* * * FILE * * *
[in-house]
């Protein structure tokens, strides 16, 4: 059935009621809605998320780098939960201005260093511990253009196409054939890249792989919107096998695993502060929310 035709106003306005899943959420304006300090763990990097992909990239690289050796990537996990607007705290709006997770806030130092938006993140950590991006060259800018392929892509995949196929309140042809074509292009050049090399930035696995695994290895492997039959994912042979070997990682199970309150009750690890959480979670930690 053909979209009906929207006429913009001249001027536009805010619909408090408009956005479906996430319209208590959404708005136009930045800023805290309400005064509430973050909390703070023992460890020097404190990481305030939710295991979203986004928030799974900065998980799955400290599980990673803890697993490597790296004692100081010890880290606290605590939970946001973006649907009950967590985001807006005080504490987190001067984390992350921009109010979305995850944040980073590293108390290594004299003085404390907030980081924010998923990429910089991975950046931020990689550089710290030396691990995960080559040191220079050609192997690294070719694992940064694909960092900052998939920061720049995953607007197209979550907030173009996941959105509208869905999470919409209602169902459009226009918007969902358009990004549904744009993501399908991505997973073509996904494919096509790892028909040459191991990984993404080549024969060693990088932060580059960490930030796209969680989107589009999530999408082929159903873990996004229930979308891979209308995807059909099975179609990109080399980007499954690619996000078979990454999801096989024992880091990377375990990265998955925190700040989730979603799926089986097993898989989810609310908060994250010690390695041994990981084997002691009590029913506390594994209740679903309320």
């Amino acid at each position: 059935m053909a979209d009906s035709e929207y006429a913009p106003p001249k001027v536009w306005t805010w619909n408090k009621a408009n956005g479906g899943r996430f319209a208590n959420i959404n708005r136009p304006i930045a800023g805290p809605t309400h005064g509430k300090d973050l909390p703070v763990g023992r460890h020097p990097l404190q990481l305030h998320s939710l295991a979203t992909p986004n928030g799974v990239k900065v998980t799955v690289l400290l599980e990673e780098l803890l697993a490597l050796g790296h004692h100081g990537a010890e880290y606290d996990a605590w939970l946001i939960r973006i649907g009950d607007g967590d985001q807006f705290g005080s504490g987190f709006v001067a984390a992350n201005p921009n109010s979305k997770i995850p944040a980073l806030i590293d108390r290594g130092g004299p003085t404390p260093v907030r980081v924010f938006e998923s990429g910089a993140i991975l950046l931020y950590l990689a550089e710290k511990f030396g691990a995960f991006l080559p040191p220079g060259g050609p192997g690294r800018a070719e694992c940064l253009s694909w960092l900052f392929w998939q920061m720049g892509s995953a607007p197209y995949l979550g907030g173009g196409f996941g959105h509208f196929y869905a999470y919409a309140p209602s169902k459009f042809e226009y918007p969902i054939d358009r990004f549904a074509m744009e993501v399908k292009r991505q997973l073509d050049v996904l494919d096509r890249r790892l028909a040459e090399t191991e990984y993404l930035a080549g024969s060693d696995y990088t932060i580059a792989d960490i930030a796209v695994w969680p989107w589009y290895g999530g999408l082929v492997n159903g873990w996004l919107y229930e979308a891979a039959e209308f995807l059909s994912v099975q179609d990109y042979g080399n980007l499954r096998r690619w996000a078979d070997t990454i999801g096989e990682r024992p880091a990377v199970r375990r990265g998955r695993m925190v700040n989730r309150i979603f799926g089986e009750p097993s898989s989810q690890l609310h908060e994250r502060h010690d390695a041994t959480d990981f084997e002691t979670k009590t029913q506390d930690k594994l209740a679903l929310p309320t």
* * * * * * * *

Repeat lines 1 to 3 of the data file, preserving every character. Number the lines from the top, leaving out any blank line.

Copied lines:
[in-house]
């Protein structure tokens, strides 16, 4: 059935009621809605998320780098939960201005260093511990253009196409054939890249792989919107096998695993502060929310 035709106003306005899943959420304006300090763990990097992909990239690289050796990537996990607007705290709006997770806030130092938006993140950590991006060259800018392929892509995949196929309140042809074509292009050049090399930035696995695994290895492997039959994912042979070997990682199970309150009750690890959480979670930690 053909979209009906929207006429913009001249001027536009805010619909408090408009956005479906996430319209208590959404708005136009930045800023805290309400005064509430973050909390703070023992460890020097404190990481305030939710295991979203986004928030799974900065998980799955400290599980990673803890697993490597790296004692100081010890880290606290605590939970946001973006649907009950967590985001807006005080504490987190001067984390992350921009109010979305995850944040980073590293108390290594004299003085404390907030980081924010998923990429910089991975950046931020990689550089710290030396691990995960080559040191220079050609192997690294070719694992940064694909960092900052998939920061720049995953607007197209979550907030173009996941959105509208869905999470919409209602169902459009226009918007969902358009990004549904744009993501399908991505997973073509996904494919096509790892028909040459191991990984993404080549024969060693990088932060580059960490930030796209969680989107589009999530999408082929159903873990996004229930979308891979209308995807059909099975179609990109080399980007499954690619996000078979990454999801096989024992880091990377375990990265998955925190700040989730979603799926089986097993898989989810609310908060994250010690390695041994990981084997002691009590029913506390594994209740679903309320």
């Amino acid at each position: 059935m053909a979209d009906s035709e929207y006429a913009p106003p001249k001027v536009w306005t805010w619909n408090k009621a408009n956005g479906g899943r996430f319209a208590n959420i959404n708005r136009p304006i930045a800023g805290p809605t309400h005064g509430k300090d973050l909390p703070v763990g023992r460890h020097p990097l404190q990481l305030h998320s939710l295991a979203t992909p986004n928030g799974v990239k900065v998980t799955v690289l400290l599980e990673e780098l803890l697993a490597l050796g790296h004692h100081g990537a010890e880290y606290d996990a605590w939970l946001i939960r973006i649907g009950d607007g967590d985001q807006f705290g005080s504490g987190f709006v001067a984390a992350n201005p921009n109010s979305k997770i995850p944040a980073l806030i590293d108390r290594g130092g004299p003085t404390p260093v907030r980081v924010f938006e998923s990429g910089a993140i991975l950046l931020y950590l990689a550089e710290k511990f030396g691990a995960f991006l080559p040191p220079g060259g050609p192997g690294r800018a070719e694992c940064l253009s694909w960092l900052f392929w998939q920061m720049g892509s995953a607007p197209y995949l979550g907030g173009g196409f996941g959105h509208f196929y869905a999470y919409a309140p209602s169902k459009f042809e226009y918007p969902i054939d358009r990004f549904a074509m744009e993501v399908k292009r991505q997973l073509d050049v996904l494919d096509r890249r790892l028909a040459e090399t191991e990984y993404l930035a080549g024969s060693d696995y990088t932060i580059a792989d960490i930030a796209v695994w969680p989107w589009y290895g999530g999408l082929v492997n159903g873990w996004l919107y229930e979308a891979a039959e209308f995807l059909s994912v099975q179609d990109y042979g080399n980007l499954r096998r690619w996000a078979d070997t990454i999801g096989e990682r024992p880091a990377v199970r375990r990265g998955r695993m925190v700040n989730r309150i979603f799926g089986e009750p097993s898989s989810q690890l609310h908060e994250r502060h010690d390695a041994t959480d990981f084997e002691t979670k009590t029913q506390d930690k594994l209740a679903l929310p309320t």